Healthy binchotan-grilled food without packing the calories – and at an affordable price. $50-$120 per person.
Here’s a tasty and guilt-free menu, where meats and seafood are binchotan-grilled over kilned Japanese white oak that burns slower (sans charred flavour), and produces no flame and smoke. What’s really good at Vue is the tender Grilled Chicken Breast ($40) with sauteed Brussels sprouts and chicken jus crowned with slices of shaved black truffle.
Executive chef Sam Chin hand-picks the ingredients in every dish. He says: “We use chicken breast instead of chicken thigh because we want diners to enjoy their food without worrying about the calories.”
Another highlight on the menu is the “Kokuou” Black Wagyu Ribeye ($108). The grass-fed beef from Kyushu Island is lightly seasoned with rice salt flakes and served with onion marmalade, potato mash, and red wine and beef jus reduction. Finish the satisfying main with the refreshing Prickly Pear ($12) dessert of mint olive jelly, fruit cubes and strawberry sorbet.
And drinks? Vue has a range of citrusy, bubbly aperitifs. A favourite is the Reiwa Highball ($18) with an umeshu and Appleton rum base. The drinks come with free-flow canapes, including truffle potato mash.
At Level 19 OUE Bayfront, 50 Collyer Quay.
The Bar at 15 Stamford
Sample an exquisite collection of rare rums at an affordable price. $60-$100 per person.
Be wowed by the encyclopaedic collection of over 160 hard-to-find rum labels at the 80-seater in The Capitol Kempinski Hotel. Prices are (really) affordable for a collection that’s painstakingly sourced from Old and New Worlds – from Grenada Island, Colombia, Bermuda, Barbados, Guyana, and more.
The Plantation Xaymaca Special Dry Rum ($183 per bottle) from Jamaica is available for sampling at $17 a glass, and the Transcontinental Rum Line - Guadeloupe 2014 from Guadeloupe is priced at $18 a glass.
Interestingly, the hotel is also the owner of the ultra-rare Plantation Guatemala XO Extra Old Reserve, which costs $25 a glass. This vintage rum has a delicate taste with complex middle and lingering notes of vanilla.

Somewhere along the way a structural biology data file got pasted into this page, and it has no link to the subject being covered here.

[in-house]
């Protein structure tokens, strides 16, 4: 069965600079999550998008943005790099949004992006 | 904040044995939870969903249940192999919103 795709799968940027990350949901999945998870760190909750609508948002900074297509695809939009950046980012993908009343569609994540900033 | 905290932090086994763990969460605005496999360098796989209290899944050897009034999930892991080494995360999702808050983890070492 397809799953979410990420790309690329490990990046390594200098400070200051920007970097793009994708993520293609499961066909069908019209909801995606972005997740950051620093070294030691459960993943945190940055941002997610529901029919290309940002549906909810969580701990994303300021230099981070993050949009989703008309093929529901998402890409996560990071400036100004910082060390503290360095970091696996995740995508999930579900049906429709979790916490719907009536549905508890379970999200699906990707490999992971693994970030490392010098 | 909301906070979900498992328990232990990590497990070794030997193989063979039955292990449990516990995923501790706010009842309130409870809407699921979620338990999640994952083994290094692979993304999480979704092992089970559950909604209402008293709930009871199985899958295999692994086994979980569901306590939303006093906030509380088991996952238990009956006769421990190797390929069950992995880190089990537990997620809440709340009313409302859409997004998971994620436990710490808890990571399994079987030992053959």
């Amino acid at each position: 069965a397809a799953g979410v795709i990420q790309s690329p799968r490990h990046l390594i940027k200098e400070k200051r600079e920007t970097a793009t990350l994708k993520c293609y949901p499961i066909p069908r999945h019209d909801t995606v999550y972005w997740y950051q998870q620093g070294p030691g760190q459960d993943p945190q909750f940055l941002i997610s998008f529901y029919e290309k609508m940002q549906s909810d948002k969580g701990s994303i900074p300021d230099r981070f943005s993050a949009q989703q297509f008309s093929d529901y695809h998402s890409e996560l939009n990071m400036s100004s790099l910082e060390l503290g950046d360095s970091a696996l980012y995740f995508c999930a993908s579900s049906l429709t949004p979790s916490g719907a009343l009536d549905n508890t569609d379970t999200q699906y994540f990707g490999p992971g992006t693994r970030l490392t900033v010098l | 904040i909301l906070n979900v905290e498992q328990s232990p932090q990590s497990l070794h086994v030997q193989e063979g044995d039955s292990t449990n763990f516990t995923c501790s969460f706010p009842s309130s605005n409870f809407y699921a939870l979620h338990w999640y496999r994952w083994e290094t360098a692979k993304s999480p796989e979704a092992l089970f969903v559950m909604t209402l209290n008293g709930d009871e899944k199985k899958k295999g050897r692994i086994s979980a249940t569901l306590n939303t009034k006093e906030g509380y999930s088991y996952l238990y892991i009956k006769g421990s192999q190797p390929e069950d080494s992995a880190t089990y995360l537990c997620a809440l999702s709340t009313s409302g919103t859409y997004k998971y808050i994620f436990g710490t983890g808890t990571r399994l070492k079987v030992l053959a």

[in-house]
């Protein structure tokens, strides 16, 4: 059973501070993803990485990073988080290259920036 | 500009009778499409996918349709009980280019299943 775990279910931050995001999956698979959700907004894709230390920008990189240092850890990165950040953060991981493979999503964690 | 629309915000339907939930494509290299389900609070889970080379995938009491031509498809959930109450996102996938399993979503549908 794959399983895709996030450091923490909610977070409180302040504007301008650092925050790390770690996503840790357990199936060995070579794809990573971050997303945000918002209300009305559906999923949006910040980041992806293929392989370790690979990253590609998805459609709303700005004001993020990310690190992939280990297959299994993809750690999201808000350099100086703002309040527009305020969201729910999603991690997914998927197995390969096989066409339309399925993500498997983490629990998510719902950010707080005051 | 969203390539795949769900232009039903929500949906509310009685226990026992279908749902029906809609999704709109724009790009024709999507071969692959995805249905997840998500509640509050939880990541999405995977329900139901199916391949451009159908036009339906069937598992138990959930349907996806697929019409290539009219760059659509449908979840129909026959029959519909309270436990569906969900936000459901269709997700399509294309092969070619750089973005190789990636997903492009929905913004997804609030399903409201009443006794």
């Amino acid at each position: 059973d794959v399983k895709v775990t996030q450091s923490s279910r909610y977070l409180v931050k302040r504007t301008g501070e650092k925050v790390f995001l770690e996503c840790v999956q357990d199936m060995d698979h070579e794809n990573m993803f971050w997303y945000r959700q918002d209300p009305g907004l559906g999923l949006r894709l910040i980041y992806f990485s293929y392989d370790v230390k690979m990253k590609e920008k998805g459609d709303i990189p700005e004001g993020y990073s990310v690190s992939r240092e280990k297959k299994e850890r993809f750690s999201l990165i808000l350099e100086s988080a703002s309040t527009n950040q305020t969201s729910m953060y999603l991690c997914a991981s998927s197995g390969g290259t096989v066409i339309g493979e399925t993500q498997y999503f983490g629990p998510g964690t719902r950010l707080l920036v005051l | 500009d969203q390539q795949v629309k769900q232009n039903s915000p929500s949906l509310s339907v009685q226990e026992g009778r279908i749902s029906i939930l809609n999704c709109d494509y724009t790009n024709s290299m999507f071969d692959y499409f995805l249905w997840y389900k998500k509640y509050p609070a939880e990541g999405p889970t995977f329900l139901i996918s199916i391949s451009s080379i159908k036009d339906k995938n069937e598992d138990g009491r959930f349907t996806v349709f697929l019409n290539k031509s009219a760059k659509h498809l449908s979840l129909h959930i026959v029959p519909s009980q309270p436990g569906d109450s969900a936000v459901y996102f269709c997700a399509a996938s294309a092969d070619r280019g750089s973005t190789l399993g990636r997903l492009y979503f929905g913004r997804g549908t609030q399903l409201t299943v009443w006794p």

If you prefer to sample a selection of rums, choose one with a theme curated by the bartender. Our pick is The Asian Expedition ($27) with four different rums from the regions of Amrut Two Indies, Samai Kampot Pepper, West Indies Rum and Cane “Asia Pacific” XO.
Plantation Guatemala XO Extra Old Reserve that has a delicate taste with complex middle and lingering notes of vanilla.
Its senior head bartender Edriane Sherwyn Lim says: “We bring rum to Singapore because of the reasonable price, exceptional quality, and versatility. It is sweeter and easier to drink, whether on its own or mixed into cocktails, so it’s more approachable to liquor fans.”
As for food, The Bar offers a mouthwatering selection of low-fat canapes that’s great for sharing too. The food menu is created by chef Alvin Leung, who first shot to fame at the three-Michelin-starred Bo Innovation in Hong Kong. His creations do not disappoint. The tasty canapes are a guilt-free Plantation Guatemala XO Extra Old Reserve that has a delicate taste with complex middle and lingering notes of vanilla. treat. The Spicy Tuna Tartare ($13) served with nori crackers is delicious, with an interesting combo of crunchy, spicy, and creamy textures. The Kingfish ceviche ($18) is an all-time house favourite. It’s a dish of fresh kingfish marinated in “tiger’s milk”, served with lime, red chilli and coconut water, topped with cilantro.
At 15 Stamford Road.
Miyakanbai Jumai Daiginjo Yamadanishiki, with umami and rice flavours.
Ryusei Junmai Daiginjo Hattan Gojyu, with the subtle sweetness of rice and light melon notes.
Flavourful and healthy dishes cooked with minimum oil and salt. Diners also enjoy a complimentary sake education. $40-$100 per person.
It’s a culinary and educational experience, where certified sake sommeliers teach you how to pair dishes with sake. Kabuke’s co-owner Keiji Heng aims to deepen the focus on flavours for that complete experience.
On his list is the juicy Wild-caught Hokkaido Scallop Carpaccio ($28), which goes well with the fragrant Kagatobi Junmai Daiginjo ($26). It has an elegant mouth feel; clean yet swelling, with umami and rice flavours with every sip.
Head chef Rio Neo says: “The freshness of the seafood and wagyu means there’s little processing. Though minimal oil and salt are used, each dish is brimming with flavours.”
The Momotaro Tomato ($14) pairs well with the Raifuku Junmai Ginjo Super Dry ($12) sake. It is dry with a pleasant acidity, and the sweetness of the rice is drawn out with each sip.
The must-try combo is the value-for-money Wagyu Skewers ($14 for one; $30 for three) with cherry wood-smoked sea salt. It complements the Yuki No Bosha Yamahai Junmai ($12), which can be enjoyed chilled or warm. This sake hails from Saiya Shuzoten, an organic brewery in the Akita Prefecture.
At 200A Telok Ayer Street.
TEXT DAWN WONG CREATIVE DIRECTOR SHAN PHOTOS FRENCHESCAR LIM, VERONICA TAY & DARREN CHANG